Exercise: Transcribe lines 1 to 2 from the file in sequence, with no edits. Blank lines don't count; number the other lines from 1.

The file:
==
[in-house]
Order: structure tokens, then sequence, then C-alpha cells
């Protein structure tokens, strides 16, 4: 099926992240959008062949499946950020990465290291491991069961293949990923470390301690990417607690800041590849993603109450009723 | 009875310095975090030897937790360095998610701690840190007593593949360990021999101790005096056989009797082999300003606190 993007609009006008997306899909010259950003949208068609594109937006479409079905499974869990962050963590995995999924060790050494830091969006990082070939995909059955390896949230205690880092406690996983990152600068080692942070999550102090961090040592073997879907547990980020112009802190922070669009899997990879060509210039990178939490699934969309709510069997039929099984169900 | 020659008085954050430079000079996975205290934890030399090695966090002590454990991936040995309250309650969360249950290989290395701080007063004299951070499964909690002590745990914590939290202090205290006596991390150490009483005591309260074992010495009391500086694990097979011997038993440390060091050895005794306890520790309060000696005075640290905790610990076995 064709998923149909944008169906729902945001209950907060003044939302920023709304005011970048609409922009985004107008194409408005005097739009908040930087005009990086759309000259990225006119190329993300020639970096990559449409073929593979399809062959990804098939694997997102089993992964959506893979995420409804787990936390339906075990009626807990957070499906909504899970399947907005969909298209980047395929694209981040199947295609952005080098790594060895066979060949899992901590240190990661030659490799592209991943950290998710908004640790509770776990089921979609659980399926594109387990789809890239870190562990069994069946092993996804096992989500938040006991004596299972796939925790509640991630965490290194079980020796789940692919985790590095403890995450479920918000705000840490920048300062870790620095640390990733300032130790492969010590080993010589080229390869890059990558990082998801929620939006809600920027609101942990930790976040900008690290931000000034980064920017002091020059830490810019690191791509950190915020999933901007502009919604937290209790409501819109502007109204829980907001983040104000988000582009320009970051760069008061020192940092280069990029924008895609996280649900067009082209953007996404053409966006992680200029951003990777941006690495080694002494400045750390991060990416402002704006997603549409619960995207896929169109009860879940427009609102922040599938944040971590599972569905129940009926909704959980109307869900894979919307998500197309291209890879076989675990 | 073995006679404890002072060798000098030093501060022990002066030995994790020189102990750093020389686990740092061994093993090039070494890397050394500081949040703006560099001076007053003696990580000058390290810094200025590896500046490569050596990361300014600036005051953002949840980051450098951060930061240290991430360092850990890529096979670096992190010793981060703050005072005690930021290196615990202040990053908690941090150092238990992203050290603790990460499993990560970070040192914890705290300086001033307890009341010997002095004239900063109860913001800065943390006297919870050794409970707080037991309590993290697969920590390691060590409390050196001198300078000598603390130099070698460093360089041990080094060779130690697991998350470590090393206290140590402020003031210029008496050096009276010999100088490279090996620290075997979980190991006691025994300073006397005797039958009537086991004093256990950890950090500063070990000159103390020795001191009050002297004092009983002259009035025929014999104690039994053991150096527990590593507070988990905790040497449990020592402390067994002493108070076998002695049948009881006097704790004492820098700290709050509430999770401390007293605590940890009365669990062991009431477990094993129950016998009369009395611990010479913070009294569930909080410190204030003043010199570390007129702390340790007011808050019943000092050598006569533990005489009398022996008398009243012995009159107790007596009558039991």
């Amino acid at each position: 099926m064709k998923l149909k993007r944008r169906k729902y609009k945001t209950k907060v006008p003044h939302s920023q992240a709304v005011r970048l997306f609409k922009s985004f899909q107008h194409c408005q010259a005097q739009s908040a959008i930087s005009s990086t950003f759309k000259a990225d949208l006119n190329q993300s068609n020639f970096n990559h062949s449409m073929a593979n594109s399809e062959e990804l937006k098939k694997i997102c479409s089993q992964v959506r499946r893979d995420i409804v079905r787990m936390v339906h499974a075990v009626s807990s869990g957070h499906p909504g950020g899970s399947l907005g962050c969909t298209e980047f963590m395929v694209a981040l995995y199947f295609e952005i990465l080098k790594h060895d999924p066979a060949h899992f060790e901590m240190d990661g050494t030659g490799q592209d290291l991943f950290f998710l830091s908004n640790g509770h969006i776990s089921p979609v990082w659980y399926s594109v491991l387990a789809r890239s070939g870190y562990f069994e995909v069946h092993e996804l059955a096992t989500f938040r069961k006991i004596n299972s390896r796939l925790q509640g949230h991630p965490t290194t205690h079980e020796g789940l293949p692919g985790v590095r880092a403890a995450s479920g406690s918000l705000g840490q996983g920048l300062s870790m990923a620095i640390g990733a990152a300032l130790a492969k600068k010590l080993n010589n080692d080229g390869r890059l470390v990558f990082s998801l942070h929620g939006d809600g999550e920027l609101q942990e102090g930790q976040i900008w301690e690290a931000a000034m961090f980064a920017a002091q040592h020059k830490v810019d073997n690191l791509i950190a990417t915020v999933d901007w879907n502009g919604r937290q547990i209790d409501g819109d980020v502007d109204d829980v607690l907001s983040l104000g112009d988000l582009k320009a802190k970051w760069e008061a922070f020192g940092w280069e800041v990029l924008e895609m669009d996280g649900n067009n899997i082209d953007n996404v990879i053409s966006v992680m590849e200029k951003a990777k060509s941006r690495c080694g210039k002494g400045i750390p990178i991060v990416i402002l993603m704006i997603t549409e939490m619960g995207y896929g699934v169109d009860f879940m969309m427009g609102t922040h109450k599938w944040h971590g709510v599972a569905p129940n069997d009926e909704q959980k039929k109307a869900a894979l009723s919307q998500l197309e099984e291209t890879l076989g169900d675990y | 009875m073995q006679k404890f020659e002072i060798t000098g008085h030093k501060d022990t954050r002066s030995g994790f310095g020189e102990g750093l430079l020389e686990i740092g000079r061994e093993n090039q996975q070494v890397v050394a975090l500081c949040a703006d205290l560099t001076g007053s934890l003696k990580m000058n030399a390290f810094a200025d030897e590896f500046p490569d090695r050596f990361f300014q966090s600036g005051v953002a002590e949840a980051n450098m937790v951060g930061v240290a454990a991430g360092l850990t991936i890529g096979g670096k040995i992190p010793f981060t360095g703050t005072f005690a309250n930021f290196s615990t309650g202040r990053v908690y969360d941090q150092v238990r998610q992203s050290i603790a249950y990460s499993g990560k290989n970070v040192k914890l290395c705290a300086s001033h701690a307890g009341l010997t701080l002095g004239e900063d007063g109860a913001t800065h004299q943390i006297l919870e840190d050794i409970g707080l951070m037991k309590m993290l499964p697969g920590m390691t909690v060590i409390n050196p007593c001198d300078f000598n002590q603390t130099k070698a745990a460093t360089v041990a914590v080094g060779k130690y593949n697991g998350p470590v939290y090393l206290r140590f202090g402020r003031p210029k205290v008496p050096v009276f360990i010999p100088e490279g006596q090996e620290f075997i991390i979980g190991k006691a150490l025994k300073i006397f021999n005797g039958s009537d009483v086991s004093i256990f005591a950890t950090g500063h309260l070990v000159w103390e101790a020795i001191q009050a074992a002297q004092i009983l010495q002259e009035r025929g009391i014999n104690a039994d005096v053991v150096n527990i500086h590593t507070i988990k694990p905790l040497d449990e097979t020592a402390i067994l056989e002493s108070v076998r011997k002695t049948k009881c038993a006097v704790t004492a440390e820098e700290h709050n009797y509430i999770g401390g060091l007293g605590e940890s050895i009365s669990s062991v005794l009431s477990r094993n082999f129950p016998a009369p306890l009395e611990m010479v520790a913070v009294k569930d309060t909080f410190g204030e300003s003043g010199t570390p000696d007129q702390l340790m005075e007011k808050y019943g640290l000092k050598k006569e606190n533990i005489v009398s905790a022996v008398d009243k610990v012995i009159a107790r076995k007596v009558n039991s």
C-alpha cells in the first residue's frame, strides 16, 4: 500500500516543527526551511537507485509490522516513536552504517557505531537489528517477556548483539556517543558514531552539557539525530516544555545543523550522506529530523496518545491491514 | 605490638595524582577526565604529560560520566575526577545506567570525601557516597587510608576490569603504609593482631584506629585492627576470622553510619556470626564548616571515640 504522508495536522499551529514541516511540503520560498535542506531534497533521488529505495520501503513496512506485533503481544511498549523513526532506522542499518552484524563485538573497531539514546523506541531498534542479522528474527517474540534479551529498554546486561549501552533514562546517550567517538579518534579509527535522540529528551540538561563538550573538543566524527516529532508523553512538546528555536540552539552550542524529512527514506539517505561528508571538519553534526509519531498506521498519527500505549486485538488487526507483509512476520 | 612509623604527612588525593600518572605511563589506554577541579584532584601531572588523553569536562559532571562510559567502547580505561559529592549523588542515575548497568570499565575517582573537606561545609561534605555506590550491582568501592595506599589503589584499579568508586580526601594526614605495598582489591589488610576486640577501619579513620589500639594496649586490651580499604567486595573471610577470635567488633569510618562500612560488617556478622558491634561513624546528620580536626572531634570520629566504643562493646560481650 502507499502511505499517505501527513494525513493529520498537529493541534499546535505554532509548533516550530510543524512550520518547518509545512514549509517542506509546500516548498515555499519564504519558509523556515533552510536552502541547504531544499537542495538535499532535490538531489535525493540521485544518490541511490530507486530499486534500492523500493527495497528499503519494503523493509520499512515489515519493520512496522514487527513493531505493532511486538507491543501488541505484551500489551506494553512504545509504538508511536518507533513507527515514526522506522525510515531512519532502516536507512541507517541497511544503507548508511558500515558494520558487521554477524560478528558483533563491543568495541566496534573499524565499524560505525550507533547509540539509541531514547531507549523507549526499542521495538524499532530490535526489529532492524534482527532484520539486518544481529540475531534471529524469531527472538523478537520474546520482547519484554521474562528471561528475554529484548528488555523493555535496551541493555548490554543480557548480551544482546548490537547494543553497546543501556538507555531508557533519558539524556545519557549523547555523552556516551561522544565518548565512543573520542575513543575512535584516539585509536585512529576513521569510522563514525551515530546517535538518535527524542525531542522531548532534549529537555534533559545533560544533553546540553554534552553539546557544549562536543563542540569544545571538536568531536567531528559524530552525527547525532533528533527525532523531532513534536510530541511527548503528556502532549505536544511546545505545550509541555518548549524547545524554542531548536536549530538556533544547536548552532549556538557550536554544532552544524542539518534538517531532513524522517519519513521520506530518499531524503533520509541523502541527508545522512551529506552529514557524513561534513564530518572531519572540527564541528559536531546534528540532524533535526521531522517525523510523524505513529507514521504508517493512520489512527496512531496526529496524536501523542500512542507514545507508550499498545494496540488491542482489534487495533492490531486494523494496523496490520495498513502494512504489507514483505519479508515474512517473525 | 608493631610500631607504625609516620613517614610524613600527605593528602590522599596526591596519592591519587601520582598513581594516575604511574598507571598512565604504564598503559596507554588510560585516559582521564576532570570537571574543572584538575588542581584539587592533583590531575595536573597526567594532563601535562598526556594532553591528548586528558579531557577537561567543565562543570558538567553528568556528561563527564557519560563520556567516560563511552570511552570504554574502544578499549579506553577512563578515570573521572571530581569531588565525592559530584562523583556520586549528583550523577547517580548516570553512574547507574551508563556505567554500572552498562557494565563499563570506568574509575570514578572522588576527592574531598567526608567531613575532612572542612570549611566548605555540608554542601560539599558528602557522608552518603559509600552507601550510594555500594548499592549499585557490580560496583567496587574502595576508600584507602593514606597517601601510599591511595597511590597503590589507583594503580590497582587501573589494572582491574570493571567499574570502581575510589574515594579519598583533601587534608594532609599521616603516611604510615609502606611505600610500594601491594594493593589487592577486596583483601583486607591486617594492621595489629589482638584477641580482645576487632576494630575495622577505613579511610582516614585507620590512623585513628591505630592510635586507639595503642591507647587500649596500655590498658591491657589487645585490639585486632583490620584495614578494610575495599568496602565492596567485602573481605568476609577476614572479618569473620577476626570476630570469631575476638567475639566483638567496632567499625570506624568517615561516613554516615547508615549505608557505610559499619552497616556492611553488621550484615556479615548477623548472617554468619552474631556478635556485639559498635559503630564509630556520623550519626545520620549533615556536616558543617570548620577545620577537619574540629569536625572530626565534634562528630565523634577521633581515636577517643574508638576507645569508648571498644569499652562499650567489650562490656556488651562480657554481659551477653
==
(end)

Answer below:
[in-house]
Order: structure tokens, then sequence, then C-alpha cells